Unfair to expect suppliers to agree to unlimited changes, says MOF

SINGAPORE - The Ministry of Finance (MOF) has responded in the wake of an uproar over a requirement for "unlimited changes" in a government tender for design services.

Agreeing that it is unfair to expect vendors to make unlimited changes, MOF said in a statement on Facebook that it will remind all government agencies to ensure their procurement specifications are reasonable and fair.

SEE ALSO: Govt tender asking for 'unlimited changes': Designer fears such clauses could be abused

The tender was first posted on government procurement portal GeBIZ by a local school, according to MOF investigation.

"The Ministry of Education agrees that the number of iterations should be reasonable and cannot be unlimited," MOF said in the statement.

"This specification has been removed from the school's Invitation-to-Quote (ITQ)."

MOF added that DesignSingapore Council, which is tasked to develop the local design sector, will advise the ministry on design services procurement guidelines for government agencies.

Attention was first drawn to the government tender on Feb 15 when designer Ms Kelley Cheng posted screenshots of the tender document on her Facebook page. The post has since been shared over 2,200 times.

Ms Cheng told AsiaOne on Tues (Feb 16) that she had previously avoided or ignored tenders that contained such clauses, "but now I've seen it too many times with increasing frequency, and felt the need to voice out."

Her post even prompted local satirical blogger mrbrown to quip: "Wah, [the government agency] got UNLIMITED BUDGET issit (sic)?"

Speaking to The New Paper, chairman of public relations company Integrated Marketing Solutions Group, Ms Rose Tan, likened “unlimited changes” to going to a buffet and asking to dabao (Mandarin for packing) food home.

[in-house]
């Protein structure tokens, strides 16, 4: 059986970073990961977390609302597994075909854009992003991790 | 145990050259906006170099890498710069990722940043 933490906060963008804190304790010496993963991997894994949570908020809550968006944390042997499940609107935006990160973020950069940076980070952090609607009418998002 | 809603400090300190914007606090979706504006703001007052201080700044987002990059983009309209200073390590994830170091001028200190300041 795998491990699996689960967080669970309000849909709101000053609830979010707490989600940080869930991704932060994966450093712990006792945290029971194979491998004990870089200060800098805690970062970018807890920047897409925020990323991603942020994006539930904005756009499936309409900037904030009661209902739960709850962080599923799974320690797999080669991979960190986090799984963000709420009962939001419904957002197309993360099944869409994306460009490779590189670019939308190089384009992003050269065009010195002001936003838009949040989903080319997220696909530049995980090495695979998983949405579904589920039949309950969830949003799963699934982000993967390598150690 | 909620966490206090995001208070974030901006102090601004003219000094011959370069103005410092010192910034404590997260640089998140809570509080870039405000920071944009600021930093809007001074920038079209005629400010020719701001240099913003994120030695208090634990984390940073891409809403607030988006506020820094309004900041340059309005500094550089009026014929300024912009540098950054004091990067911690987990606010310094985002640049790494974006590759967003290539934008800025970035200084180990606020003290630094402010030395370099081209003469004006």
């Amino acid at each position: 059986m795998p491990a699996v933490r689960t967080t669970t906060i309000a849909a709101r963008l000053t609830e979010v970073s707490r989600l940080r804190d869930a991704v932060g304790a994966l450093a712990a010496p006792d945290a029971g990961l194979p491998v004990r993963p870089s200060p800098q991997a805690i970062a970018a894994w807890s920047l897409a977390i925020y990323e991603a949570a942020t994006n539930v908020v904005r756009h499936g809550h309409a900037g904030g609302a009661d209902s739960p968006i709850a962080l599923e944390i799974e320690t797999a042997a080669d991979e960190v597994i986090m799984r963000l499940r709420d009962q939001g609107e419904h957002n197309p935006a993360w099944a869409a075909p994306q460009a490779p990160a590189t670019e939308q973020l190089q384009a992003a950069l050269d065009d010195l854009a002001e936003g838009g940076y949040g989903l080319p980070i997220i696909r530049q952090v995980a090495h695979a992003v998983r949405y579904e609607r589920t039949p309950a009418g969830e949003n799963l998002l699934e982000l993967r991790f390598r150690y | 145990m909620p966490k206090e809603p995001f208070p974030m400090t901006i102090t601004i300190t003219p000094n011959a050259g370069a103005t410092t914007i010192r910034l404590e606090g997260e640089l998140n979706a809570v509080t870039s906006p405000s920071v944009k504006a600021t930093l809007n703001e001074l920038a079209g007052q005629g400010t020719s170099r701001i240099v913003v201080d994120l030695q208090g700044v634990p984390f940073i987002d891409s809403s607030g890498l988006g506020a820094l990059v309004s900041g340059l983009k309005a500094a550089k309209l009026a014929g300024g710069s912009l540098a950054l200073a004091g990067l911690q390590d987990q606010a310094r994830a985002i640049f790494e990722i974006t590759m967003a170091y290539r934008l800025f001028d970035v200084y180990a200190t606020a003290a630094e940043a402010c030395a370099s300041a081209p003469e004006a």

“You can’t do that. Every change costs time and time is money for service companies like ours,” she told The New Paper.

Ms Cheng stressed that most clients were reasonable in their requests, and that not all Government agencies inserted such clauses. "Designing is all about building relationships with our clients, and we have built up good relationships with many of our clients, including those from the Government," she said.

She explained that in many cases, designers are willing to go the extra mile and make any changes to please clients. But, she felt that formally inserting such clauses in tenders was not a good practice to adopt, as she feared that some clients may seek to abuse it.

Ms Cheng said that she raised the issue as she felt that designers should be respected as professionals. "For example, no one pays a doctor a lump sum and then demands to be able to go back and seek treatment whenever they want or as many times as they like."

Since she made the post, DesignSingapore Council has gotten in touch with Ms Cheng. The designer said that she has been heartened by most of the responses so far, and was glad that DesignSingapore Council had given its assurance to work with MOF to relook at the government's procurement process.

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